From the beaches of Normandy to the German surrender ten months later, my father’s job was to align the turrets of hundreds of artillery pieces for the saturation shelling of the stretch about a kilometer to about three kilometers still held by the enemy. If he didn’t end up killing any Germans, it would have been a miracle. So if, as Donald Trump believes, the mass killing of complete strangers is sufficient for a diagnosis of mental illness, my father was a pretty sick man. But he wasn’t. And so it’s not.
When people kill people they know, they have their reasons. And when they kill people they don’t know, like my father did, they probably have better reasons. They may not always be our reasons. But then we’re not the ones doing the killing, are we?
One way to discourage someone from killing you is not to give him a reason to. There’s a number of cases in which that’s not possible. And the number of killings that do take place corresponds almost exactly to that number.
And so similarly, one way to discourage someone from killing a bunch of complete strangers is not to give him a reason to do so. Another, of course, is to disabuse him of his reasons. But that presumes your arguments are better than his; and, well, they might not be. A third is to monitor his reasons, and, not unlike Minority Report, nip in the bud his freedom to act on them. A fourth is to control what reasoning may be available to him in the first place, otherwise known as censorship. And the fifth is to deprive him of the means by which to do what he has reasons to do, otherwise known as gun control.
All five have been proposed, and to varying degrees implemented, though with limited success. But none of them involves taking a mental patient, one who’s never expressed a homicidal thought, and ‘preemptively’ talking him down from going postal. Would we ‘preemptively’ talk down a mental patient from committing suicide, notwithstanding suicide was the furthest thing from his mind? In fact to discourage someone from going postal or committing suicide is to just turn the erstwhile unthinkable into a now live option.
In the wake of the August 3rd shooting in El Paso, there’s a movement afoot in American juridprudence – there’s always some such feckless movement afoot in America – to criminalize domestic terrorism. This is nothing short of charming. Apparently criminalizing the having of political reasons for killing a bunch of people is going to discourage one’s doing so, whereas the existing criminalization of his having merely personal reasons – like having chronic difficulties getting laid – will not. Perhaps instead of a life in prison, conviction on the additional charge of terrorism will, as a disincentive, sentence my remains to their lifetime within the walls of the prison. In short, if the criminalization of terrorism didn’t induce Al Qaeda to think twice, what makes American lawmakers think the criminalization of domestic terrorism will have any greater effect?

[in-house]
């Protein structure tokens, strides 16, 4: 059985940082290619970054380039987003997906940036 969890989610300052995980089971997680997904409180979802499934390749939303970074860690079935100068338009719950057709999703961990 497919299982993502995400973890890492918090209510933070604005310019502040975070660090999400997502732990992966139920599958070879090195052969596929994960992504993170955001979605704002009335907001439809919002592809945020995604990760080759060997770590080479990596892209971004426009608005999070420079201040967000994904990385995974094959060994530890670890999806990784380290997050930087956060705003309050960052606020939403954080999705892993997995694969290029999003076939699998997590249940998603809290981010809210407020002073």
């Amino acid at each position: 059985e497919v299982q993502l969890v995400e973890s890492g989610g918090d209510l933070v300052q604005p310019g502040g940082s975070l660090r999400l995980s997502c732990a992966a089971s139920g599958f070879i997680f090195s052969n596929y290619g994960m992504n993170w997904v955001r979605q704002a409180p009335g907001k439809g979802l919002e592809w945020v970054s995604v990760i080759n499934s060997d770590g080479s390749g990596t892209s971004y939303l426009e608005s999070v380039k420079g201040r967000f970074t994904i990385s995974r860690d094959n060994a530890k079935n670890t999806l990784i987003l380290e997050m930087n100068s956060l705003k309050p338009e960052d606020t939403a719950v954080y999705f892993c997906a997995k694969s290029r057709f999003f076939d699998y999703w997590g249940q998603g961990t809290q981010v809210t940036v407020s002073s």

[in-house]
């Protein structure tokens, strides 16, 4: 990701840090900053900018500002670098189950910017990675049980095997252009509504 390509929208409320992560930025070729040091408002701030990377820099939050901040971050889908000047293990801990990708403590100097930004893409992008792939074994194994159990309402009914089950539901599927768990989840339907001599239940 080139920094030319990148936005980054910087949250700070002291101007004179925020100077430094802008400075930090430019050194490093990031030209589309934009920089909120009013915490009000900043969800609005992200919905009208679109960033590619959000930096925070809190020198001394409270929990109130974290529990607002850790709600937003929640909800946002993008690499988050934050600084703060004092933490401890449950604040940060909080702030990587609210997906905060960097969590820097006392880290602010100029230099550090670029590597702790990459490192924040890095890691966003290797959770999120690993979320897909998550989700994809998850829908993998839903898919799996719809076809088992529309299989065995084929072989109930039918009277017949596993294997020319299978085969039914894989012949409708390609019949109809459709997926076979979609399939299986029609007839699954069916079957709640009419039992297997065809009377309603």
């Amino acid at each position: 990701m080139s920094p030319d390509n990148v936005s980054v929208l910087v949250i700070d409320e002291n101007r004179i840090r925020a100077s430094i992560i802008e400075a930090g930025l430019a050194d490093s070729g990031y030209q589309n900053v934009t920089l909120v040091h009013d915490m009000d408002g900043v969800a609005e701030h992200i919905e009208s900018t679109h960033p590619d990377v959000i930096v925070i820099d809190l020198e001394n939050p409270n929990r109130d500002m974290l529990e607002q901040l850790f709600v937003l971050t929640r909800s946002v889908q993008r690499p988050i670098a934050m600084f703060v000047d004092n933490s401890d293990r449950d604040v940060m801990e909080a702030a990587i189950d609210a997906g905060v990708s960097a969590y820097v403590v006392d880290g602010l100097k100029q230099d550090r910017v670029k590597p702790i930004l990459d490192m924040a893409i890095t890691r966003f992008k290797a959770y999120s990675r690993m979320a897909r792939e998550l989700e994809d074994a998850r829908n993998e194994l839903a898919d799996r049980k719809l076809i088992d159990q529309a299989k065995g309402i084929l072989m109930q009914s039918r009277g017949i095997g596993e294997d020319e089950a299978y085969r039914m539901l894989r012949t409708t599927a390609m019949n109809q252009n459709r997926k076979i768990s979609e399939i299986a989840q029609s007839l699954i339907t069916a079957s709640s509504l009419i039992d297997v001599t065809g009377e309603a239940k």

In the wake of 9/11, the one thing neither the media nor any politician was allowed to consider was the grievances that might have motivated the attack. Why did they do it? Because they hate freedom. Whose freedom? Our freedom. Our freedom to what? To violate theirs. Their freedom from what? Could it be from the Quisling regimes we’ve installed to rule over them? No, better not to ask. If we don’t ask, they can’t tell.
Are Americans engaging in the same willful ignorance vis a vis the recent spate of domestic terrorism? If not, is it because they already know what these ‘terrorists’ are fighting for? They’re fighting to make America white again. They’ve even said so.
But hang on. If making America white again is no more up for negotiation than withdrawing America’s Quislings from the Middle East, in what sense is the so-called terrorist a terrorist? A terrorist is someone who targets a civilian population to induce it to bring pressure on its government to accede to the terrorist’s demands. But if the government credibly declares itself impassible on that score, it renders the terrorist nothing of the sort. It renders him more aptly described as a vandal.
But hang on. A vandal envisions no consequences to his actions beyond the vandalism itself. So a charge of domestic terrorism reduces to a charge of political vandalism. And what, pray tell, is political vandalism as distinct from vandalism simpliciter? Damned if I know. And damned if these would-be lawmakers do either.
Vandals have reasons for what they do. If they didn’t they’d be acquitted on grounds of automatism. Institutionalized, perhaps, but not punished. If vandals are to be punished, we need to know their reasons for vandalizing. Having been apprized of those reasons, we might find ourselves sympathizing with them. He’ll still have to be punished, because, as the ‘separation thesis’ in positivist jurisprudence points out, criminality and immorality are not co-extensive. But we mis-frame what needs to be understood when we categorize these mass killings as terrorism.
9/11 was terrorism, in the wake of which Americans have been implicitly negotiating ever since. El Paso was not, unless the perpetrator genuinely believes that with sufficient pressure America can be made white again. But if so, he needed far more rounds than he was carrying.
Categories: Social and Political Philosophy